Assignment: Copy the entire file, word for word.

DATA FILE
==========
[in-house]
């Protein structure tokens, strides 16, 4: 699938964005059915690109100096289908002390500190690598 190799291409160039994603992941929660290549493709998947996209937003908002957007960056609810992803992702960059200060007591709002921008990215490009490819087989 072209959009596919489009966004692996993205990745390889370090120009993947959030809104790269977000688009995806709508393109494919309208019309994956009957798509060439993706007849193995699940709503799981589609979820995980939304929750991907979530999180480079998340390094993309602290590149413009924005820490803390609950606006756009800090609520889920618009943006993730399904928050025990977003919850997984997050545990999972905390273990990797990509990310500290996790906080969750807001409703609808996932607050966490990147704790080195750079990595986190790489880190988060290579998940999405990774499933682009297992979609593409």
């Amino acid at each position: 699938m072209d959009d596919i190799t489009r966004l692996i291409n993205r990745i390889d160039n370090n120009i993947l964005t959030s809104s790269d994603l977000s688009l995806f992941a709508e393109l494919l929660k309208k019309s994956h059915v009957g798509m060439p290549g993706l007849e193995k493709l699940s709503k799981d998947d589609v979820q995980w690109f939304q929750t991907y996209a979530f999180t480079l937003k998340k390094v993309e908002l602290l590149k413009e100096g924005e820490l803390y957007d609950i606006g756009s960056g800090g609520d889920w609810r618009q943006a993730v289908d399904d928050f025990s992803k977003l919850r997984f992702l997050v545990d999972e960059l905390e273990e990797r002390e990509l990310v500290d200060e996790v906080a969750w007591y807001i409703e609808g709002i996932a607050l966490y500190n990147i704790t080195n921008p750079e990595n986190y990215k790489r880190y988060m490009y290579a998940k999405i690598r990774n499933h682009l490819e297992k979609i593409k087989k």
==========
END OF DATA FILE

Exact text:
[in-house]
């Protein structure tokens, strides 16, 4: 699938964005059915690109100096289908002390500190690598 190799291409160039994603992941929660290549493709998947996209937003908002957007960056609810992803992702960059200060007591709002921008990215490009490819087989 072209959009596919489009966004692996993205990745390889370090120009993947959030809104790269977000688009995806709508393109494919309208019309994956009957798509060439993706007849193995699940709503799981589609979820995980939304929750991907979530999180480079998340390094993309602290590149413009924005820490803390609950606006756009800090609520889920618009943006993730399904928050025990977003919850997984997050545990999972905390273990990797990509990310500290996790906080969750807001409703609808996932607050966490990147704790080195750079990595986190790489880190988060290579998940999405990774499933682009297992979609593409």
């Amino acid at each position: 699938m072209d959009d596919i190799t489009r966004l692996i291409n993205r990745i390889d160039n370090n120009i993947l964005t959030s809104s790269d994603l977000s688009l995806f992941a709508e393109l494919l929660k309208k019309s994956h059915v009957g798509m060439p290549g993706l007849e193995k493709l699940s709503k799981d998947d589609v979820q995980w690109f939304q929750t991907y996209a979530f999180t480079l937003k998340k390094v993309e908002l602290l590149k413009e100096g924005e820490l803390y957007d609950i606006g756009s960056g800090g609520d889920w609810r618009q943006a993730v289908d399904d928050f025990s992803k977003l919850r997984f992702l997050v545990d999972e960059l905390e273990e990797r002390e990509l990310v500290d200060e996790v906080a969750w007591y807001i409703e609808g709002i996932a607050l966490y500190n990147i704790t080195n921008p750079e990595n986190y990215k790489r880190y988060m490009y290579a998940k999405i690598r990774n499933h682009l490819e297992k979609i593409k087989k």